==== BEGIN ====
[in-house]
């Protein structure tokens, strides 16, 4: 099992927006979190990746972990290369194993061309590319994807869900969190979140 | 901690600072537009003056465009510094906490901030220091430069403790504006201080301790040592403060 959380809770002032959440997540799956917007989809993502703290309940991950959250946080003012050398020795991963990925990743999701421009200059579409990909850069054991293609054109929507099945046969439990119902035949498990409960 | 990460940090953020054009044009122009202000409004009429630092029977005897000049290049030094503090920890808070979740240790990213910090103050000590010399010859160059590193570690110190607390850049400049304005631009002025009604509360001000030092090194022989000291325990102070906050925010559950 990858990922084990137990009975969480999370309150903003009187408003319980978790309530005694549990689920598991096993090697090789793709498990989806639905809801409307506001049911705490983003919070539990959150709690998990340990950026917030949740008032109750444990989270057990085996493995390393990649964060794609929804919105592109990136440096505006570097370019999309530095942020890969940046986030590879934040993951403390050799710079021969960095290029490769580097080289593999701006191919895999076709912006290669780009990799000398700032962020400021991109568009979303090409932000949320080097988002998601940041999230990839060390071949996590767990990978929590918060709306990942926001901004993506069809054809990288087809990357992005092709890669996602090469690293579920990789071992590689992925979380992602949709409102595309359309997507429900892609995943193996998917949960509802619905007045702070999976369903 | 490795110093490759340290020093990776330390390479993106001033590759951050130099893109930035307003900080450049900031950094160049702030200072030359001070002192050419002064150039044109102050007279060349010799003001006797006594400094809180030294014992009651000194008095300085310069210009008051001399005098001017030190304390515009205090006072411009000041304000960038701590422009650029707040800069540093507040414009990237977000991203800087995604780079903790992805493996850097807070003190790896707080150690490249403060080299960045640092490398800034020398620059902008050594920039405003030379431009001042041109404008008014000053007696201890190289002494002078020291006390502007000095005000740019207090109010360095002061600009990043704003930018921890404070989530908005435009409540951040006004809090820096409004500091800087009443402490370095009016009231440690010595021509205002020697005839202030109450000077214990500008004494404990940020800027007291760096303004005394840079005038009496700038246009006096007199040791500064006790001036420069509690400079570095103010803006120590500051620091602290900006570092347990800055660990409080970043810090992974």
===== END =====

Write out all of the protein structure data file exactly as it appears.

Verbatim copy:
[in-house]
């Protein structure tokens, strides 16, 4: 099992927006979190990746972990290369194993061309590319994807869900969190979140 | 901690600072537009003056465009510094906490901030220091430069403790504006201080301790040592403060 959380809770002032959440997540799956917007989809993502703290309940991950959250946080003012050398020795991963990925990743999701421009200059579409990909850069054991293609054109929507099945046969439990119902035949498990409960 | 990460940090953020054009044009122009202000409004009429630092029977005897000049290049030094503090920890808070979740240790990213910090103050000590010399010859160059590193570690110190607390850049400049304005631009002025009604509360001000030092090194022989000291325990102070906050925010559950 990858990922084990137990009975969480999370309150903003009187408003319980978790309530005694549990689920598991096993090697090789793709498990989806639905809801409307506001049911705490983003919070539990959150709690998990340990950026917030949740008032109750444990989270057990085996493995390393990649964060794609929804919105592109990136440096505006570097370019999309530095942020890969940046986030590879934040993951403390050799710079021969960095290029490769580097080289593999701006191919895999076709912006290669780009990799000398700032962020400021991109568009979303090409932000949320080097988002998601940041999230990839060390071949996590767990990978929590918060709306990942926001901004993506069809054809990288087809990357992005092709890669996602090469690293579920990789071992590689992925979380992602949709409102595309359309997507429900892609995943193996998917949960509802619905007045702070999976369903 | 490795110093490759340290020093990776330390390479993106001033590759951050130099893109930035307003900080450049900031950094160049702030200072030359001070002192050419002064150039044109102050007279060349010799003001006797006594400094809180030294014992009651000194008095300085310069210009008051001399005098001017030190304390515009205090006072411009000041304000960038701590422009650029707040800069540093507040414009990237977000991203800087995604780079903790992805493996850097807070003190790896707080150690490249403060080299960045640092490398800034020398620059902008050594920039405003030379431009001042041109404008008014000053007696201890190289002494002078020291006390502007000095005000740019207090109010360095002061600009990043704003930018921890404070989530908005435009409540951040006004809090820096409004500091800087009443402490370095009016009231440690010595021509205002020697005839202030109450000077214990500008004494404990940020800027007291760096303004005394840079005038009496700038246009006096007199040791500064006790001036420069509690400079570095103010803006120590500051620091602290900006570092347990800055660990409080970043810090992974």